With the recent announcement of Notre Dame bolting for the ACC, the Big East will have to deal with another blow to what used to be the nation's top basketball conference. By 2014 the Big East will be without Syracuse, Pittsburgh and Notre Dame. West Virginia already joined its new conference, the Big 12, at the start of this football season.
The Big East is not crumbling because of basketball, but because schools want to play football in the power conferences. These schools not only want better competition, but also want to go where the dollars are calling.
Notre Dame isn't even joining the Big East for football. It left primarily because of money, but the Irish also abandoned ship because they can sense the demise of the conference. It isn't certain that schools like Connecticut, Louisville and Cincinnati will stick around, and with the Irish leaving, it could spur some more departures from the conference.
This is why Marquette needs to get out as fast as they can.
Let's face it—the Big East is trying very hard to salvage what is left of their conference, but the additions of Houston, Southern Methodist, Central Florida and Memphis simply don't replace what is already gone.
The environment around a Saturday showdown with Houston can't even compare to a Tuesday evening game against Pittsburgh. Fans will not buy season tickets to go to home games against these teams. They aren't big time programs, and they never will be.
The biggest reason why Marquette should leave the Big East is because they are developing into a very good program. Buzz Williams has led the team to back-to-back Sweet 16 appearances, and the team came in second in the conference last season.
Marquette has shown that they can play with the big time programs. Since joining the Big East in 2005, the Golden Eagles have gone .500 or better in conference play every season, winning 10 or more conference games in each season except the 2010-2011 season.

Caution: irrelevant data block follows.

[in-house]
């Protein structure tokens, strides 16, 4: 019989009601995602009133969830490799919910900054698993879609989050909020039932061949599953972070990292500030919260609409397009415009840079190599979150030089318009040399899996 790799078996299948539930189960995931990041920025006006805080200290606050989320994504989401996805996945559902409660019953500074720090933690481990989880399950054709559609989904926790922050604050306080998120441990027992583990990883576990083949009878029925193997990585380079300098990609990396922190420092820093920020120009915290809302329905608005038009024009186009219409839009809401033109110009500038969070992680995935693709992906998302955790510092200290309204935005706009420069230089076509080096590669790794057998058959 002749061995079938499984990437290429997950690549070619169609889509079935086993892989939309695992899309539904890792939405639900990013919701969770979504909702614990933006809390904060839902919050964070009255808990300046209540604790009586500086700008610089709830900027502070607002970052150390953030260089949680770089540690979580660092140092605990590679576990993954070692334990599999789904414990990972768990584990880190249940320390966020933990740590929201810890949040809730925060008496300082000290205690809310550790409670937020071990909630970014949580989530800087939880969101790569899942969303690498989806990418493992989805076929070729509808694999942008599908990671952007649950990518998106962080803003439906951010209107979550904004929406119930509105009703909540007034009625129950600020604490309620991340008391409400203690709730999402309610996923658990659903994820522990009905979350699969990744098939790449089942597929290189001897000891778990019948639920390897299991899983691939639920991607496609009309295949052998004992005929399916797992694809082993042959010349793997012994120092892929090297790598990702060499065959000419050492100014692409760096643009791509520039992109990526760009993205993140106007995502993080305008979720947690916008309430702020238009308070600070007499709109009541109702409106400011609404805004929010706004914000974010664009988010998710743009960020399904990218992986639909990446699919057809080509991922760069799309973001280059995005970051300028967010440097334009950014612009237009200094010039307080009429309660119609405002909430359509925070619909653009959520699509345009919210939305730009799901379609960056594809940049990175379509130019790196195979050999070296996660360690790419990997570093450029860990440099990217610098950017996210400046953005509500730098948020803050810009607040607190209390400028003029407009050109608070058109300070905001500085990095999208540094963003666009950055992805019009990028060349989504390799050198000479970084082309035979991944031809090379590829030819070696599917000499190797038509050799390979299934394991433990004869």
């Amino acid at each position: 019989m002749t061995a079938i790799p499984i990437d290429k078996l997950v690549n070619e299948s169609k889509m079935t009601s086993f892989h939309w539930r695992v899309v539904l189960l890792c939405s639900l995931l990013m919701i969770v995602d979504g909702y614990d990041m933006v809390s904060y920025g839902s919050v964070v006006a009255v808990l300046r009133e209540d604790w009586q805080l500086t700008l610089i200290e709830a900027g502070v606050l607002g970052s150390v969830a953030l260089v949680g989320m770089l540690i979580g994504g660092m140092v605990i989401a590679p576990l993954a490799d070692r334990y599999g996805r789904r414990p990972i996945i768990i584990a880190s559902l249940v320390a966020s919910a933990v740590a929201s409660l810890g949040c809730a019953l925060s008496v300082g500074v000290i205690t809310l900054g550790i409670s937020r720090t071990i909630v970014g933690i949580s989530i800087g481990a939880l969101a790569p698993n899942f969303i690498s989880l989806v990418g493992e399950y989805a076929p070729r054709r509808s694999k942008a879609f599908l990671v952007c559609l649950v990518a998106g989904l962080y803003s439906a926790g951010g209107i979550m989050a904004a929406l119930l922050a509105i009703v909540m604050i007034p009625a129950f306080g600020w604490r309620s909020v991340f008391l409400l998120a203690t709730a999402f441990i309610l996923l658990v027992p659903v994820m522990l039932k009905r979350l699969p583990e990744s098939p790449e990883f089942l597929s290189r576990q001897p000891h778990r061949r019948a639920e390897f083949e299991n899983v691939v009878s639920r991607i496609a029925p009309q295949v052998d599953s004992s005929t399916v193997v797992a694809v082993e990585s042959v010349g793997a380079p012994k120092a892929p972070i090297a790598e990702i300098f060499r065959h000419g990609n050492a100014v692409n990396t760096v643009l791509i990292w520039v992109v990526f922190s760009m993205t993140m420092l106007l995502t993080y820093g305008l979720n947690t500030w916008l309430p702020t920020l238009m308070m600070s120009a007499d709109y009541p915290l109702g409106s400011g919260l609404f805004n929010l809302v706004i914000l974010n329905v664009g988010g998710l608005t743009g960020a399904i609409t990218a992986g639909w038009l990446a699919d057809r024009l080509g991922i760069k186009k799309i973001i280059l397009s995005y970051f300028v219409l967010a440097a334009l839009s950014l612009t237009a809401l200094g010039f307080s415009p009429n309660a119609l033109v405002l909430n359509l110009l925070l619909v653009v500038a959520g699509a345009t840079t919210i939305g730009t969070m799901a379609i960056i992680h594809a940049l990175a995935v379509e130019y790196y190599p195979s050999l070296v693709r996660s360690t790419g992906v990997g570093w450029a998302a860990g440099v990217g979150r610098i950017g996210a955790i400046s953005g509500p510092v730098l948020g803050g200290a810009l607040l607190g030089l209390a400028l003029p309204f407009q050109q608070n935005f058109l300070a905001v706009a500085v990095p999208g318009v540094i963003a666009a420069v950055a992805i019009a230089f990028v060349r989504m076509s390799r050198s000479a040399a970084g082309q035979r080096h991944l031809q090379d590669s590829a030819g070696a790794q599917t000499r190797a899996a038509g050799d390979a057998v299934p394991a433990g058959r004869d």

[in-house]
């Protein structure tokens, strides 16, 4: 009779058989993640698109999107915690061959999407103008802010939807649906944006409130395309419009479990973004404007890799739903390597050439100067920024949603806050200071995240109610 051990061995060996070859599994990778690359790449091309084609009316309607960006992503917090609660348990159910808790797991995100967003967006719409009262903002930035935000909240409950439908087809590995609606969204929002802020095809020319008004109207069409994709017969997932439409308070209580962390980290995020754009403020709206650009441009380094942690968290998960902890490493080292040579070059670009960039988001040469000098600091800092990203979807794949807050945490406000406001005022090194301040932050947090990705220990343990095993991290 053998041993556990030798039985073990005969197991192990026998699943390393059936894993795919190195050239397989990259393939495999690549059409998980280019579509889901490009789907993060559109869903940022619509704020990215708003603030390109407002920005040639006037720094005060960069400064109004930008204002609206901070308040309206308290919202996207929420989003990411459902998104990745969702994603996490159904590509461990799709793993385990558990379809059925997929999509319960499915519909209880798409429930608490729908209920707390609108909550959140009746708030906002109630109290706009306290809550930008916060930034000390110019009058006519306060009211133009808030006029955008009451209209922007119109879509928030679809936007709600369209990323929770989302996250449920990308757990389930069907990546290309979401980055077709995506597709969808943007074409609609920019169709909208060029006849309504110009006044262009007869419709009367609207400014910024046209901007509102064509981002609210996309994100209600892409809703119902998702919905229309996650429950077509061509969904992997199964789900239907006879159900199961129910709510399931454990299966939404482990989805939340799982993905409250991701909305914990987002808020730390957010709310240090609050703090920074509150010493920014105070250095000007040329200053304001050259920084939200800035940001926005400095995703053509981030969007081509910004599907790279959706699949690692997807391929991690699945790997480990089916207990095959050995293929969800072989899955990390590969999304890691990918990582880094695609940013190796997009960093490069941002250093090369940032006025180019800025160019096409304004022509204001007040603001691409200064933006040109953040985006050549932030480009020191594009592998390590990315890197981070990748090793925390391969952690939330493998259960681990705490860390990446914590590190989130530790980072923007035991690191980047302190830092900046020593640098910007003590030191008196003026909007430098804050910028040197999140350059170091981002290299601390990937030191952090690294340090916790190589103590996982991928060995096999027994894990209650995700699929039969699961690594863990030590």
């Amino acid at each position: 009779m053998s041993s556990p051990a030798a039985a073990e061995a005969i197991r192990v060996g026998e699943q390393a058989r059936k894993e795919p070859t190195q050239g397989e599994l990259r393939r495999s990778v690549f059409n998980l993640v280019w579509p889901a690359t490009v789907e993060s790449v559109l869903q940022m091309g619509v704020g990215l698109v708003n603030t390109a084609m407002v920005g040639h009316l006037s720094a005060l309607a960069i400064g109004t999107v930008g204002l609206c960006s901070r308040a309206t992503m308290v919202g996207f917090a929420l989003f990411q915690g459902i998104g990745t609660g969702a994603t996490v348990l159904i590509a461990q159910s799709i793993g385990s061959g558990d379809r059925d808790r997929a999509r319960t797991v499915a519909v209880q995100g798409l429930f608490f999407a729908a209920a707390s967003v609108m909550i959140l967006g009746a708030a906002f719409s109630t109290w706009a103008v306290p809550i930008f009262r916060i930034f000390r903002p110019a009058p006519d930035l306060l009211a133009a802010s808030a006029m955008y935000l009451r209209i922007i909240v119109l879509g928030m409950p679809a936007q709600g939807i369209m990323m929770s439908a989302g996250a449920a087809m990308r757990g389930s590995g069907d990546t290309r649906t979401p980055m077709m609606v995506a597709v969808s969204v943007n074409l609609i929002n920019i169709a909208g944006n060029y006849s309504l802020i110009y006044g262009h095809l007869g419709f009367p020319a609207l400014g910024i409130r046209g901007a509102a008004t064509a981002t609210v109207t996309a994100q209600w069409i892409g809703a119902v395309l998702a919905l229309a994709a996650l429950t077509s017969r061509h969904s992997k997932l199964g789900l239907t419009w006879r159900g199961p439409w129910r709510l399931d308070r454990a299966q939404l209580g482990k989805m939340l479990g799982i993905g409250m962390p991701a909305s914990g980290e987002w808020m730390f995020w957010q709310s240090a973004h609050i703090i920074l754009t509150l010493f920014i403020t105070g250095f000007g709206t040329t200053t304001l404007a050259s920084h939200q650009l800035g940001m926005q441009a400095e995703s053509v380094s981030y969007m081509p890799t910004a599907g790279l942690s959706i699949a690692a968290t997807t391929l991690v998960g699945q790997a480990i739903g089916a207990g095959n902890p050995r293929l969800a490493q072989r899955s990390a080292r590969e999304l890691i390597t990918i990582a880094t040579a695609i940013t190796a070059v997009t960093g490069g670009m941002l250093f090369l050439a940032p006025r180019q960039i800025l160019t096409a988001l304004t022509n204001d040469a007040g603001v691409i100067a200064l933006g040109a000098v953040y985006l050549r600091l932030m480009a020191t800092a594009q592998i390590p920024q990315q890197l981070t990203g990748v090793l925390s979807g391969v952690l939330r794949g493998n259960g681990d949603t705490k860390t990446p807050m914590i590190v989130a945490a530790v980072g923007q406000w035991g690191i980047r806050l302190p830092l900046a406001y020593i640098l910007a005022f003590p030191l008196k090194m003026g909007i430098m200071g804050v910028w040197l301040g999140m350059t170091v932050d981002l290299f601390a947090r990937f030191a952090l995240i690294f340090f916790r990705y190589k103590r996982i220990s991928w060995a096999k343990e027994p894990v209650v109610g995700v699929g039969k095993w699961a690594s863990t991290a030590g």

Not only is this program legitimate, but it is gaining momentum and is on the brink of excellence.
Should Marquette leave the Big East?
But where could Marquette go to if it were to leave? The ACC will have 15 teams once Notre Dame joins in 2014. The Big 12 and PAC 12 are a possibilities, but don't make sense geographically. The SEC, meanwhile, wouldn't accept a non-football team.
This leaves one possibility—the Big Ten.
But wouldn't adding another team to the Big Ten make it an odd numbered conference? Yes, and that would be a problem. My solution is to add not just Marquette, but to bring DePaul into the mix.
Excluding the teams coming into the conference in 2013, Marquette and DePaul are the two farthest west teams in the conference. Geographically it makes sense and could enhance some Midwest rivalries for both schools. The Marquette-Wisconsin game can be played twice a season, and DePaul could have a Chicago rivalry with Northwestern.
I know the Big Ten is an all-football conference, but adding DePaul and Marquette would work because they are both non-football schools. They could play well in basketball and not hurt the quality of the football.
With Marquette and DePaul, the Big Ten could become the toughest and deepest conference in the nation.
Which conference would you want to see Marquette move to?
Marquette is trying to stay loyal to the Big East, but it's time to throw loyalty out the window. Nobody has been loyal in this process, and although the elimination of some great programs makes it an easier road to a Big East title, that isn't what the players, coaches and fans want.
They want to play the best and the Big East is no longer the best.
This will be the last season of elite basketball in the Big East. The future of the conference is still uncertain and it wouldn't surprise me if more dominoes were to fall. Marquette has succeeded in every season since it joined the conference and is more than qualified to play and have the same success in the Big Ten.
Basketball season is the only season at Marquette University, and the players, coaches, fans and alumni deserve better than the lackluster competition of the dismantled Big East.